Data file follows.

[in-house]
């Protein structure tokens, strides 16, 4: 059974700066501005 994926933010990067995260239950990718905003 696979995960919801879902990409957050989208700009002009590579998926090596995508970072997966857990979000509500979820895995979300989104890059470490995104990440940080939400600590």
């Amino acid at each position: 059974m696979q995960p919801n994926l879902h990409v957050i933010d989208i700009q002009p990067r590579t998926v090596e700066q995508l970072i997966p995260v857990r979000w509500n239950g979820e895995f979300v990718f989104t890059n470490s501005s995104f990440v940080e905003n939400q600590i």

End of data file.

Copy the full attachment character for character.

[in-house]
């Protein structure tokens, strides 16, 4: 059974700066501005 994926933010990067995260239950990718905003 696979995960919801879902990409957050989208700009002009590579998926090596995508970072997966857990979000509500979820895995979300989104890059470490995104990440940080939400600590």
């Amino acid at each position: 059974m696979q995960p919801n994926l879902h990409v957050i933010d989208i700009q002009p990067r590579t998926v090596e700066q995508l970072i997966p995260v857990r979000w509500n239950g979820e895995f979300v990718f989104t890059n470490s501005s995104f990440v940080e905003n939400q600590i």